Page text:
Wednesday, August 31, 2011
Pink Elephant IT Management Metrics Benchmark Service Blog #2
New Change Management and Updated Incident Management Benchmarks
We now have preliminary Change Management (CHG) Benchmarks and updated Incident Management (IM) Benchmarks based on the initial responses to the Change Management Metrics Survey and additional participation in the Incident Management Metrics Survey. The more participants in all our metrics benchmark surveys, the better! Thank you to the many that have participated.
We welcome your feedback. Please comment on this blog post to let us know what you think.
Change Management Metrics Benchmarks
The Change Management survey responses have been less diverse than the Incident Management responses. There are a few surprises in the early data. It remains to be seen if the values hold as the responses become more diverse.
Interesting Change Management metric and attribute correlation coefficients include:
> IT Staff FTEs and RFCs per month, .66 – This is similar to the correlation of IT FTEs and Incidents per month. This relationship is surprising in that it is only .66. IT FTEs are indicative of the size of the IT environment. Certainly the larger the environment, the more changes would be going on.
> % RFCs Right First Time and % RFCs without processing issues, .56 – This implies that organizations that have well managed changes also enjoy high change success rates.
> % RFCs Right First Time and Years Change Management Deployed, .69 – This remarkably strong correlation suggests that the longer an organization has been managing changes in a defined process, the better the change success rate.
> % Emergency RFCs and IT Staff Size, .55 – This correlation is similar to the RFC and Incident correlations with IT Staff Size. The fact that this correlation is lower than the RFC correlation is a sign that larger IT environments have proportionately fewer Emergency Changes than smaller environments.
Incident Management Benchmark Update
The only significant Incident Management correlation coefficient is the number of IT FTEs and Incidents per month at .66. This is not terribly surprizing, as IT FTEs is an indication of the size of the IT environment, and a larger environment would be expected to have more incidents than a smaller IT environment.
It is still surprising to see that despite the increased number of respondents, the proportion of the participating organizations with no documented Incident Resolution Interval Expectation us remaining high at 20%.
The metrics and the organizational attributes in the ITSM Benchmark survey responses cover a wide spectrum. All survey response options have been selected by participants with no strong bias to any one response to any question. Medians and Means are approximate as they are based on range mid-points and estimated minimums and maximums where required. Since the survey uses non-linear ranges to ease data gathering and response by survey participants and except where the response options are narrow, there is a fairly large difference between the Median (center point of all responses ordered by value) and the Mean (normal average: total of all responses divided by the number of responses) drawn from the survey responses.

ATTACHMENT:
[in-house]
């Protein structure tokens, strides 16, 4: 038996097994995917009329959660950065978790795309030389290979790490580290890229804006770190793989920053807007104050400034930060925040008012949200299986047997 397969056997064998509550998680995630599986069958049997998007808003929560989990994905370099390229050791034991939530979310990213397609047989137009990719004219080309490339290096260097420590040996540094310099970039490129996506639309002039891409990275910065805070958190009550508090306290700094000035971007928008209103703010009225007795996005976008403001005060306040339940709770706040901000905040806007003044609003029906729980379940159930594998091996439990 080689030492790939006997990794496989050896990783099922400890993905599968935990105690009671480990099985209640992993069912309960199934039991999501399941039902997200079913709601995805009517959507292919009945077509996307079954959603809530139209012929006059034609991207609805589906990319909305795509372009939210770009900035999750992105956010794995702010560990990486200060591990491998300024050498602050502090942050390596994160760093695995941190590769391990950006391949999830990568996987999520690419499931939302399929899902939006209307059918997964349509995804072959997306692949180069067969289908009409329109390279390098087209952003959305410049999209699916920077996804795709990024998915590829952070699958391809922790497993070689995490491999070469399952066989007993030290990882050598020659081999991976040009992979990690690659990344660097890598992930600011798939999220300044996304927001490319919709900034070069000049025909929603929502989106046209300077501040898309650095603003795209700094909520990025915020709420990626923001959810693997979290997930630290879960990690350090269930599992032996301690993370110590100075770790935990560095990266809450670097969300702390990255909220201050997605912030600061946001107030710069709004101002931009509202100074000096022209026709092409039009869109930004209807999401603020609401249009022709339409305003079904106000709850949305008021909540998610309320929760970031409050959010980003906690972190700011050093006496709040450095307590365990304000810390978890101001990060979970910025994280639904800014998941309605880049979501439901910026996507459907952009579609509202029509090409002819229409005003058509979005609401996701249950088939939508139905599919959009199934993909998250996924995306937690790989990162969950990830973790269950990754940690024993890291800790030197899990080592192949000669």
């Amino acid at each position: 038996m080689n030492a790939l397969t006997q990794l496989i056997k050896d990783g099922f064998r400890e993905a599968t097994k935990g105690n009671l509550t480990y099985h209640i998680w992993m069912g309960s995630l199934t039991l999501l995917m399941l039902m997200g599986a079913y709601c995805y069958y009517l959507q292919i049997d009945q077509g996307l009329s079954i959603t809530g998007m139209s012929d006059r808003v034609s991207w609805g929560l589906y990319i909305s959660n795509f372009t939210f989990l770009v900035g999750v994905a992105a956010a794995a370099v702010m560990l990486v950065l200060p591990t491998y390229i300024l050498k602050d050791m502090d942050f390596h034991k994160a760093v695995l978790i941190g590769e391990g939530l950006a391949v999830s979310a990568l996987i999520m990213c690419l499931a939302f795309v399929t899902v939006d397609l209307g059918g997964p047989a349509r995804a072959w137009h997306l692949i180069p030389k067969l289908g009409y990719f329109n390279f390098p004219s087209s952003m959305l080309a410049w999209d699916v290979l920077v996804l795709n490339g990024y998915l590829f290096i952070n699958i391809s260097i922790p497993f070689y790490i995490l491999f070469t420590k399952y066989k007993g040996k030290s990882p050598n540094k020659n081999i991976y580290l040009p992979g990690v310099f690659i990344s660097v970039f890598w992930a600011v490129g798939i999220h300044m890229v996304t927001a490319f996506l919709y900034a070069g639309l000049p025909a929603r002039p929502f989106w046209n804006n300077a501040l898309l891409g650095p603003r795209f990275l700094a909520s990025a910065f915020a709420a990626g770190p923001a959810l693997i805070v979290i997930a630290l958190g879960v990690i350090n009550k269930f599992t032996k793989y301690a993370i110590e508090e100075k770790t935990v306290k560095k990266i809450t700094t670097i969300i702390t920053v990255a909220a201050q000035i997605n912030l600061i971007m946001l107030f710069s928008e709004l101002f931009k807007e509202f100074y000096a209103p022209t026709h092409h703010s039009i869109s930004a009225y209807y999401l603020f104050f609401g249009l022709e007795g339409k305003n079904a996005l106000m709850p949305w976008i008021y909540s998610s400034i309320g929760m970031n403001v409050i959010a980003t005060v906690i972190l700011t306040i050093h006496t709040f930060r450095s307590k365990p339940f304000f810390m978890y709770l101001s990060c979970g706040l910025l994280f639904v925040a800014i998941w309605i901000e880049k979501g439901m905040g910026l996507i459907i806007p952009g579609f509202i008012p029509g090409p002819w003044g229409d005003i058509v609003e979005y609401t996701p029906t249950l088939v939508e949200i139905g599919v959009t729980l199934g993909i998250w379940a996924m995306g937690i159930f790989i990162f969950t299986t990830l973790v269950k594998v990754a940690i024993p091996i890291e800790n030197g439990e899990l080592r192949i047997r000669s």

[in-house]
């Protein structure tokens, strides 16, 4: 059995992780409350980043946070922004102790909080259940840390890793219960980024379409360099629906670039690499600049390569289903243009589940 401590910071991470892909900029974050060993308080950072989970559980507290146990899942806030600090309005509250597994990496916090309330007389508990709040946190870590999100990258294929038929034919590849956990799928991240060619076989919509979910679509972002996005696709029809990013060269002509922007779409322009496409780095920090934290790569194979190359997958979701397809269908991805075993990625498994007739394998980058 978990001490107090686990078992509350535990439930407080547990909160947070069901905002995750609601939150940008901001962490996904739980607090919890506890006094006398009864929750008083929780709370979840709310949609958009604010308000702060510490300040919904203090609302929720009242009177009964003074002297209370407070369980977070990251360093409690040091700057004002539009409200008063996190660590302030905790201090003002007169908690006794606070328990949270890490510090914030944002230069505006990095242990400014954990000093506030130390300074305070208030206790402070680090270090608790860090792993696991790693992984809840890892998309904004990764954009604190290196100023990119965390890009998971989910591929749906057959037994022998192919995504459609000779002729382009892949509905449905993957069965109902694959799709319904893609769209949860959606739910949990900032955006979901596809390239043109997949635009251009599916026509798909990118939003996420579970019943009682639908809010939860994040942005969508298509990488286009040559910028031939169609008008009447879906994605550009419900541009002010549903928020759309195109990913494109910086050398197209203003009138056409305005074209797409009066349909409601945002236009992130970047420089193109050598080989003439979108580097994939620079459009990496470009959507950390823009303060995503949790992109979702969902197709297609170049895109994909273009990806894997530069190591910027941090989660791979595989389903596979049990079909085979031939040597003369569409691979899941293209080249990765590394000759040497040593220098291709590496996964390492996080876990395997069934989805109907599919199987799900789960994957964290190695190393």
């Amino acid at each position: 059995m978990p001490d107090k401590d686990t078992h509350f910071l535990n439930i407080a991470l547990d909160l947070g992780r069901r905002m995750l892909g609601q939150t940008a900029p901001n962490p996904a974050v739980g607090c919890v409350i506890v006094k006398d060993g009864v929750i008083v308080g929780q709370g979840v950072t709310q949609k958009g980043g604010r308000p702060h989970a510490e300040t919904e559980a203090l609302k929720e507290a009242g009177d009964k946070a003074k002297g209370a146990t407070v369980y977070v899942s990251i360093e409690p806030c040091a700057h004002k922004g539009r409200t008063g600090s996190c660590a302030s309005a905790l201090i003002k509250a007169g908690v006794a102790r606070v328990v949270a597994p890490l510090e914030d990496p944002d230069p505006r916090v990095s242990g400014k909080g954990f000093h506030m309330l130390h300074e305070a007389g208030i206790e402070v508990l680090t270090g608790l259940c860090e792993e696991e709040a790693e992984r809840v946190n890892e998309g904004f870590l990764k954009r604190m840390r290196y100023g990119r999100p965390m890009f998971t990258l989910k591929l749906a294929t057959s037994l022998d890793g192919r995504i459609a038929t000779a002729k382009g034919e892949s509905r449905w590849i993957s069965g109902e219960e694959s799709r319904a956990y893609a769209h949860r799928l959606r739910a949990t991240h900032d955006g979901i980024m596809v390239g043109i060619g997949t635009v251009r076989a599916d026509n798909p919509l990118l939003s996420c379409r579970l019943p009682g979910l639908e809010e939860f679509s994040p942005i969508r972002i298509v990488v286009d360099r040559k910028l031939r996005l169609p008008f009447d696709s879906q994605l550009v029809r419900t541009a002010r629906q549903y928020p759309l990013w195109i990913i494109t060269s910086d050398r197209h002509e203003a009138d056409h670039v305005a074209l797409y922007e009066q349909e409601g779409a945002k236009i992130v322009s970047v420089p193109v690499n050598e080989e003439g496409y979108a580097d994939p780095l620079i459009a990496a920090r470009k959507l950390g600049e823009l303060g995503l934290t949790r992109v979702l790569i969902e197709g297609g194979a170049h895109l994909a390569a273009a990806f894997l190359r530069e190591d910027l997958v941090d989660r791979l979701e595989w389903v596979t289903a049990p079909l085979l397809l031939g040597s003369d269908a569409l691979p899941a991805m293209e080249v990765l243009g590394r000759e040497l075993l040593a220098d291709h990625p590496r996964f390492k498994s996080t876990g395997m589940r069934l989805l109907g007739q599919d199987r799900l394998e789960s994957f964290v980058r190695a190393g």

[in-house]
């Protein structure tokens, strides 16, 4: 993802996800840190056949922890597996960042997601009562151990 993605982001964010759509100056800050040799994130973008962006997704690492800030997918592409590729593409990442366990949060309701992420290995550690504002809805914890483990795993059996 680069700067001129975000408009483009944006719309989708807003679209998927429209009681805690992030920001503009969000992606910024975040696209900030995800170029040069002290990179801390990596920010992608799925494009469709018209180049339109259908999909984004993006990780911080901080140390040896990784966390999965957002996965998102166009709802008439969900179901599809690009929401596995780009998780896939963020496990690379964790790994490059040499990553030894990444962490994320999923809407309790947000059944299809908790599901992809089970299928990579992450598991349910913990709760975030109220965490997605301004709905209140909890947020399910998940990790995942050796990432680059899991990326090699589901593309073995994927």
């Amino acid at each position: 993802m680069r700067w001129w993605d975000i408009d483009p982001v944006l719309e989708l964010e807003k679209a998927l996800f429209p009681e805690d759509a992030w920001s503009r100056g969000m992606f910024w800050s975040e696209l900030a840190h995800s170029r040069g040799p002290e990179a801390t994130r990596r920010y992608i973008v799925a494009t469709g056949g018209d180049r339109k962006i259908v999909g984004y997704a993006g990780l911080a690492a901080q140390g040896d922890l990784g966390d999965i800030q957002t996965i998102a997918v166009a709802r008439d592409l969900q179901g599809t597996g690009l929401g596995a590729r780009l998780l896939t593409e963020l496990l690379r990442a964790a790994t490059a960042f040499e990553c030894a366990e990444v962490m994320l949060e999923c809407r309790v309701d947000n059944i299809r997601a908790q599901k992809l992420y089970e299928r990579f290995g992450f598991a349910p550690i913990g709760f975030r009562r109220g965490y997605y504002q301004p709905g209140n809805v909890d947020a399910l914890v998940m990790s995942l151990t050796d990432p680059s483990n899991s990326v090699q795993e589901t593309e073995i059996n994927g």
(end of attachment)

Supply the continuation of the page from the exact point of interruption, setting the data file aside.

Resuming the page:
Monday, August 29, 2011
Another App for Vegas
We have spoken in the past about PinkAPP and Twitter and Color as useful smart-phone applications to enhance the experience at next year’s conference. Here is another for you to consider: Skype. Not everyone is aware that Skype is available for smart-phones: download the app now. Instead of making a phone call home, make a video call. If you are from overseas, take advantage of the conference-sponsored WiFi to make the call for free.
Just be careful where you are when you call. What happens in Vegas…
Thursday, August 25, 2011
Let’s Not Overthink ITSM
One of the things I like about this conference - and about the stuff Pink Elephant produce - is that it is not over-theoretical. It doesn’t disappear up its own fundamental. The conference - and Pink - are about practical pragmatic stuff. The slogan of the conference says it all: “knowledge translated into results”. And I love reading Troy DuMoulin’s “Don’t Panic!” Blog for its practical goodness.
I’m deep in debate on my own blog, the IT Skeptic, with several over-thinkers. Here’s my simple test: anyone who says ITIL is completely useless, an abomination, an offence to their superior ITSM knowledge… is over-thinking ITSM (or over-inflating their own genius, but that’s another issue).
Sure ITIL has plenty of flaws and there are a couple of fundamental issues with it, and I have a good time criticising the movement and industry that surrounds it (including Pink at times). But none of that means I’m throwing ITIL away. Likewise I’ve suggested ITIL’s time in the spotlight may be coming to an end over the next few years (I’m backing COBIT to displace it) but that doesn’t mean it is dead - now or in the future. There is a need for narrative guidance on IT Management, and ITIL does that well. It could be better (couldn’t we all?) but it does well enough to retain it. That’s why it is so wildly successful. ITIL is good enough, and better than anything else around, with the possible exception of MOF and we all know why that hasn’t swept the planet.